News In Brief

By , Lawrence J. Goodrich, and Peter E. Nordahl

The World

Hundreds of Burundians seeking sanctuary in Tanzania were pushed back over the border, and three were reportedly killed by their own army, the UN said. It said the incident was caused by a communications mix-up. The Burundian government said it would investigate reports of ethnic massacres in northeastern Burundi, where about 450 people have been killed in the past two weeks. The Clinton administration, meanwhile, warned Congress that violence in Rwanda and Burundi could spread unless perpetrators are brought to justice. Rwanda began the trials of the first suspects accused of perpetrating the genocide of up to 1 million Tutsis and moderate Hutus last year.

Government troops attacked a hideout of Islamic separatists who ransacked the southern town of Ipil in the Philippines. The gunmen fled into the rugged hinterlands with 23 hostages, most of them women. The Abu Sayyaf group has been linked to defendants in the World Trade Center bombing, plots to assassinate Pope John Paul II, and threats against US airlines.

Recommended: Default

The European Union accused Canada of sending patrol boats to harass Spanish trawlers in waters off Newfoundland. The EU said Canada had threatened talks in Brussels aimed at resolving the dispute over dwindling fish stocks in the Northwest Atlantic. Canada denied the accusations.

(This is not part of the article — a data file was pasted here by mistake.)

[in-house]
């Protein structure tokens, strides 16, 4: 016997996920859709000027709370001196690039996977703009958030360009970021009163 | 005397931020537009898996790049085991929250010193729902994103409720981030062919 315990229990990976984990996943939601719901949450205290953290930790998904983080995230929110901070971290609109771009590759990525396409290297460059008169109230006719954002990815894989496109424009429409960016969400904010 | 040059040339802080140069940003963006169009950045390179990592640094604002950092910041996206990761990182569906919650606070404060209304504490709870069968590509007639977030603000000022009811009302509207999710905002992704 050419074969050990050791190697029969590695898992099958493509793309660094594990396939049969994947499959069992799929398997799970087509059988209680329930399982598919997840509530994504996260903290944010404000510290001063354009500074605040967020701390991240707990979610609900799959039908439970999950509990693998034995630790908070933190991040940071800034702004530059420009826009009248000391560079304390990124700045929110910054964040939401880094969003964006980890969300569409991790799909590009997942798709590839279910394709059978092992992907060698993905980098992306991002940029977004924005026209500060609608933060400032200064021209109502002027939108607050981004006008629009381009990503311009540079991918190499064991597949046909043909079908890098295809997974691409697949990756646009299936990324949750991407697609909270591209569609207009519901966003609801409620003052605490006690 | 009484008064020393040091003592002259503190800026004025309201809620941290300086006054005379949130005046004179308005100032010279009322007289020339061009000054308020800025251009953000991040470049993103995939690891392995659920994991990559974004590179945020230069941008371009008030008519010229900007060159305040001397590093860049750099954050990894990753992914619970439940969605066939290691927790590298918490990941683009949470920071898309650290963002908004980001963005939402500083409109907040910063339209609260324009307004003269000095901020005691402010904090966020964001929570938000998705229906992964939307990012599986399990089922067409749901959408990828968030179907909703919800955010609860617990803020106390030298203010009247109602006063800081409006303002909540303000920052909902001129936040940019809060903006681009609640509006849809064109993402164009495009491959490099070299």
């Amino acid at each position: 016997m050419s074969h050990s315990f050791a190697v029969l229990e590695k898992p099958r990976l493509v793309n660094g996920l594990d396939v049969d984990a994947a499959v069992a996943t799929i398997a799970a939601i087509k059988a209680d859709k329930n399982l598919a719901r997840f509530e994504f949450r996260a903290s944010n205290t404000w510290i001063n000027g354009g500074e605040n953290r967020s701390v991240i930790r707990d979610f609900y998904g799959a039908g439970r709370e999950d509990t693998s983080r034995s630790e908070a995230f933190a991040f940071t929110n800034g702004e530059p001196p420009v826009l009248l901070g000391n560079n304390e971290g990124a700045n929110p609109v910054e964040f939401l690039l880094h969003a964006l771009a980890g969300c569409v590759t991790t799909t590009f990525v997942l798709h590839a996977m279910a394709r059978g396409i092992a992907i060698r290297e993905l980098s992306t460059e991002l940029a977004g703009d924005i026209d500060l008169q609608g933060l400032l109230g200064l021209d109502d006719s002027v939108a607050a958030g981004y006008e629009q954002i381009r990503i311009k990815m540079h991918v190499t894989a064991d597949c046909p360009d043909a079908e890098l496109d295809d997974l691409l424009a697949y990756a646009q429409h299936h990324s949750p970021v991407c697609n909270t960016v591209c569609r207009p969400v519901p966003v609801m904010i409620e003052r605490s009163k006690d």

Bosnia's warring sides have rejected new appeals to revive a shattered cease-fire, and heavy fighting in the north is liable to soon spread to other regions, UN observers said. French peacekeepers fired smoke grenades at Bosnian Serb forces yesterday in retaliation for their targeting the main supply road to Sarajevo.

Turkish leaders visiting Britain and the United States tried to fend off criticism of an antirebel drive into Iraq, but Washington continued to press its demand for a guaranteed pullout date. The bodies of three Turkish aid workers killed in Iraq were brought home yesterday. The aid workers were the first Turkish civilians killed since the offensive began March 20. (Story, Page 7.)

After talks with President Clinton, Egyptian President Mubarak said Egypt supports the Nuclear Non-Proliferation Treaty but declined to say whether it would sign an extension of the pact. The Islamic guerrilla group Hamas, meanwhile, criticized the PLO for doing Israel's bidding in the Gaza Strip. Hamas blames Israel and the PLO for the explosion that killed a Hamas guerrilla leader.